September 18th, 2016. Douglas Park, Chicago.
It is the third and final day.
Everything up until this point is nothing more than an appetizer, a bonus for the reason I am even at Riot Fest in the first place. It is hot, and everyone is wearing black. Not me though, I’d rather be comfortable.
I have never seen so many Misfits shirts and tattoos in my life.
Sitting in the grass by the guest press entrance, I suffer through my first exposure to the Deftones. Sorry to say it is not my cup of tea, but their large draw at the Riot stage would probably disagree. How many of them are here to see The Misfits? Probably all.
The sun sets as I hydrate and eat. Energy is needed, and I try to rest my feet because I know what is coming. My voice is raw and hoarse already, I may be getting sick, so I speak sparingly. It worries me that I may not be able to sing along.
A vow is made: No matter how great the temptation is, I will not take any pictures or videos with my phone. The show must only be seen through my eyeballs. I will let everyone else take pictures and video for me.
A text comes through from my man on the inside. I migrate towards the center LCD jumbotron screen between the two stages in hopes of getting backstage but I cannot make contact… with my contact. The Deftones crowd is too dense, there is no longer any wiggle room to negotiate. Reluctantly, I retreat.
I meet up with Charlie, Bob, and Sandra, they are posted up by the guest press entrance. We hold a make shift symposium and study the geography of our surroundings and debate where the best place will be to start the show together and where the best place will be to finish it.
Charlie, Bob and I first met at the Congress theater (RIP) at the end of a Danzig show in 2008. At the Danzig Legacy in 2011, we all managed to get backstage and took turns taking pictures with Glenn Danzig, Doyle, Steve Zing, and London May. It was amazing.
And now, here we are in 2016 finally seeing the thing we dreamt of most of our lives. Something we endlessly debated, and probably thought could never materialize. I am glad I am with them. We are together in the moment, this is how it should be. We now all know, that NOTHING in life is impossible if Glenn and Jerry can reunite.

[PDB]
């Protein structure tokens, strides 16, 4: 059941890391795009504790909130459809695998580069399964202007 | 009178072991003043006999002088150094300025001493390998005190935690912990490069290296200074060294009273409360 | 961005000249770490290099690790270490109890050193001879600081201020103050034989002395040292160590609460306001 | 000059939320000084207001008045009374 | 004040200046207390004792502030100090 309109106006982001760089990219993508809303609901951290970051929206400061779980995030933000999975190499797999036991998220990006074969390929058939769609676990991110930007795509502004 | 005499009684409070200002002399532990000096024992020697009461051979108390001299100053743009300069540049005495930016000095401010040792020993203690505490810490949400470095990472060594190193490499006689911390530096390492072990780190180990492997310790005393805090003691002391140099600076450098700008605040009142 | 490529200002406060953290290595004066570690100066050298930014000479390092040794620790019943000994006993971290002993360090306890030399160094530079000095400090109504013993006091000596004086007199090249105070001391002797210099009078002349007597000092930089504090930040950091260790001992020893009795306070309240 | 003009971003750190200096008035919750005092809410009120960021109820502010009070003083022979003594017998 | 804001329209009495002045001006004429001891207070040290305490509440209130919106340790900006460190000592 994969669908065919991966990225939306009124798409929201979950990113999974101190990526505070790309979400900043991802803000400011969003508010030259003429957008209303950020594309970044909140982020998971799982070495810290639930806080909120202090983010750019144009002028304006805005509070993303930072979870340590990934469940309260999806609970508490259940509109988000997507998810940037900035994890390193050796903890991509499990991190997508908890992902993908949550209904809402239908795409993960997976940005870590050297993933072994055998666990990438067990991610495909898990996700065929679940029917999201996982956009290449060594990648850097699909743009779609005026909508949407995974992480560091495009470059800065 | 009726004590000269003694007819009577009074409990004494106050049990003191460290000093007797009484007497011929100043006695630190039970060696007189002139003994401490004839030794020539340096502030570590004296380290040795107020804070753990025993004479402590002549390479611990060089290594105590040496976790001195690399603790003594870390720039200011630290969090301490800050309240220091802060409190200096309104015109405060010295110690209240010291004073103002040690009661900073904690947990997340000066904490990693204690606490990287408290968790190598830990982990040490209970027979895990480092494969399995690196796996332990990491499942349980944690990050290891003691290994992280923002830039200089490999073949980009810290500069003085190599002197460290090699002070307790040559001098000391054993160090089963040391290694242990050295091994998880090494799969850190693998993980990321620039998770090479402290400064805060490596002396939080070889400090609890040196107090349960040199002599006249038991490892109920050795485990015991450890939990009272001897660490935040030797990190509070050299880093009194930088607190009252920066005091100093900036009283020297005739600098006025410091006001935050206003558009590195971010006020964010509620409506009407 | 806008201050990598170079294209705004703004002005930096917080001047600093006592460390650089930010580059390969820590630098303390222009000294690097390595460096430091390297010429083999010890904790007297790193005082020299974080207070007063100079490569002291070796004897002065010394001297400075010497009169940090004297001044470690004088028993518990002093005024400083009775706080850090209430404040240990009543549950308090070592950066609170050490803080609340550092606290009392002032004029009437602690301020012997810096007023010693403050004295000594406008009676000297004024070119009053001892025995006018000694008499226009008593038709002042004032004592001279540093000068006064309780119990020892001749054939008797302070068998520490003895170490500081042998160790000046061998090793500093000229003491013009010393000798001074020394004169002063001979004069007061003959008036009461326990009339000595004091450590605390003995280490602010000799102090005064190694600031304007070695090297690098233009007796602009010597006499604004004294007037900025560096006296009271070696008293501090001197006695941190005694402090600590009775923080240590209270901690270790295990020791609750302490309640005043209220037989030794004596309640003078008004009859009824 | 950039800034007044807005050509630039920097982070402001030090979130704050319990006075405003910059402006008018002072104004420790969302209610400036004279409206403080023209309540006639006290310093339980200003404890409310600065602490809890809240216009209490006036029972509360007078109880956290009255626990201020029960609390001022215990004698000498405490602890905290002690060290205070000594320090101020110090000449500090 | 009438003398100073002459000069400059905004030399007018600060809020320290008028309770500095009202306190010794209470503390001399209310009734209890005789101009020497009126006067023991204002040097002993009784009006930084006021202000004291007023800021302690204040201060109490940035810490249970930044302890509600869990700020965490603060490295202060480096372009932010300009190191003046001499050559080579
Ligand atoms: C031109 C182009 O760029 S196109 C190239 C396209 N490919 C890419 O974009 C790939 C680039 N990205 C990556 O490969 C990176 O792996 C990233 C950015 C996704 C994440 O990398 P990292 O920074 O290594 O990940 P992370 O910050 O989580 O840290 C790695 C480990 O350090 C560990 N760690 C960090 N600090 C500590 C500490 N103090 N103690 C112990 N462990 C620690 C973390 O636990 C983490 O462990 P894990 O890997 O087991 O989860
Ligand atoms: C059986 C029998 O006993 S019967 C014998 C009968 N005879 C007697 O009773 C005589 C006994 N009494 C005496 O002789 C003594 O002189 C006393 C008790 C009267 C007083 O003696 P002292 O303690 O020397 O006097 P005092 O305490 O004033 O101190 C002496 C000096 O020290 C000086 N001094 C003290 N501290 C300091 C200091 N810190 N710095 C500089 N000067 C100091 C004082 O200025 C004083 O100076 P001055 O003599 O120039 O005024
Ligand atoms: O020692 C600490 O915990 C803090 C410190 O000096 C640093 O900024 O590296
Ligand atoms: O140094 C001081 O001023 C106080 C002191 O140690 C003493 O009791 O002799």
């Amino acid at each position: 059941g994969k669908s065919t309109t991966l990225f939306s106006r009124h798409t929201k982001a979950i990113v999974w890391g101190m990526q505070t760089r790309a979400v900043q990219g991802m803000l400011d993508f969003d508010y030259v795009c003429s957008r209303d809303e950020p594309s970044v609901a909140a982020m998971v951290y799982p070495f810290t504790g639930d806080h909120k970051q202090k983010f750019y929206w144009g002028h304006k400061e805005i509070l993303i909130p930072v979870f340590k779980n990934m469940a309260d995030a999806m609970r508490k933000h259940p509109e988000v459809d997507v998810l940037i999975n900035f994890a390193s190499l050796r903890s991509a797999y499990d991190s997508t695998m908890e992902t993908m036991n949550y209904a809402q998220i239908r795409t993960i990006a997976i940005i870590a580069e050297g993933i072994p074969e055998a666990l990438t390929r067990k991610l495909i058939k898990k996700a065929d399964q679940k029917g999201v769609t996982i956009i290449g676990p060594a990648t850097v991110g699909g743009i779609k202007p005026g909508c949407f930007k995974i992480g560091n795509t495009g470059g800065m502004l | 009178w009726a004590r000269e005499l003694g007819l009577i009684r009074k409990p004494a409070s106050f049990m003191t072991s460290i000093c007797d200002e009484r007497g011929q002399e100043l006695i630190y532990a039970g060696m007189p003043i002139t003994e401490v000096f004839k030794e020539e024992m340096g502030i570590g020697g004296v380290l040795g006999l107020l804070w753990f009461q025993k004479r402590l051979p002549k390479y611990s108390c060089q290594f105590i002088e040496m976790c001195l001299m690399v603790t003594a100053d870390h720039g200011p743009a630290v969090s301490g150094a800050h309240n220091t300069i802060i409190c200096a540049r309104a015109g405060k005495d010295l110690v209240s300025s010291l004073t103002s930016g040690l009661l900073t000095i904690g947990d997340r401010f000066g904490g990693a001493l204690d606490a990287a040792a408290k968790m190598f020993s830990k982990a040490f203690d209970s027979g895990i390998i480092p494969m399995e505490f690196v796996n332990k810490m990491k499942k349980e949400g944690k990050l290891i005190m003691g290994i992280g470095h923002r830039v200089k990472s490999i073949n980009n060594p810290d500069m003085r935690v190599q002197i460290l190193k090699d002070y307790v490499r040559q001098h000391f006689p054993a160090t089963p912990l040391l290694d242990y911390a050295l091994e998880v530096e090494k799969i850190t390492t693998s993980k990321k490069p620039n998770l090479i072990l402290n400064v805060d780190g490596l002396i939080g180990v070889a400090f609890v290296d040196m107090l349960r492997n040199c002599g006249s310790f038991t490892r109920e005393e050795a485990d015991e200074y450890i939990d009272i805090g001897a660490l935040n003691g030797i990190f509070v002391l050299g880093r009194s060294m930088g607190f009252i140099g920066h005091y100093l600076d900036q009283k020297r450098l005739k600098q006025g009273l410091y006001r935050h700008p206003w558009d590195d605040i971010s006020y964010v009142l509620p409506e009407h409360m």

It is mutually agreed that we push forward diagonally stage left (Doyle’s side). Rob Zombie plays next door. All the other bands on other stages finish. Their crowds funnel behind, sending us further forward. To call it a sea of people would be an insult. It was an ocean. We chat with our surrounding “community”. A guy named Karl/Carl waves a flag with Karl/Carl on it. Some drunk asshole thinks he’s Moses and starts violently surging through the ocean of people. He is rough. Everyone near him points and calls him an Asshole. Another drunk asshole trails behind, spilling his beer. To our left a void opens up. Two behemoths clash. It is probably a territory dispute. It dissipates, and we are all once again left waiting.
I ask Bob the time until the show. It’s negative 5 minutes. There is a hard curfew, it can now only be a 67 minute set!!
The intro begins. It is the kind of music/ambience you hear on a haunted Halloween CD. A deep, monstrous voice speaks, “I am going to eat you.” The air becomes kinetic over the Ocean, before the erupting thrall to come.
Doyle’s guitar. Jerry’s Bass.
The curtain drops. Lombardo’s drums.
Glenn is a ferocious wolverine.
Suddenly, death comes rippin’.
There is a surge.
Everyone fades away, as we are churned by the Ocean’s current. I try to weather this force of nature. The crowd tightens. Shoulder to shoulder. The flank that was just watching Rob Zombie must be pushing from the left. It loosens, and I am sucked forward into the first of many circle pits. I jump around and have a good time, but don’t stay. A rolling stone gathers no moss. Except for negotiating the occasional tall fellow, the closer I get, the better my view. I am a moth drawn to the light.
There are tech issues but the band sounds great. Jerry is right. They are at the pinnacle. Old timers may have seen them back in the day, but never like this. We are at the right place, at the right time to see Glenn, Jerry, and Doyle. Monsters are among us. They play their songs, and it inspires unity among us in the Ocean, and we sing. We don’t know each other. Under any other circumstances, we might not like each other… But tonight, we turn to each other and sing the lyrics like we have a thousand times before – On our iPods, YouTube, CDs, tapes, and vinyl. We put our arms around each other. We are strangers embracing, in disbelief that we are seeing what we are seeing.
Some of the audience don’t know the words. But it’s ok, they know Woah, Go, and No – and that is all they need to join our fellowship.
And then there are ones who frown. They don’t sing. They don’t Woah. They have no clue. They just know this is an historic event, and they are curious to see what all the fuss is about. They’re on their phones. Or watching the show through them, probably thinking about all YouTube hits they are going to get from their cellphone video, that they will probably forget to upload anyway.
They are here in place of the fiends who could make it out. The fiends who deserve to be here to see history taking place.
Now, I am closer.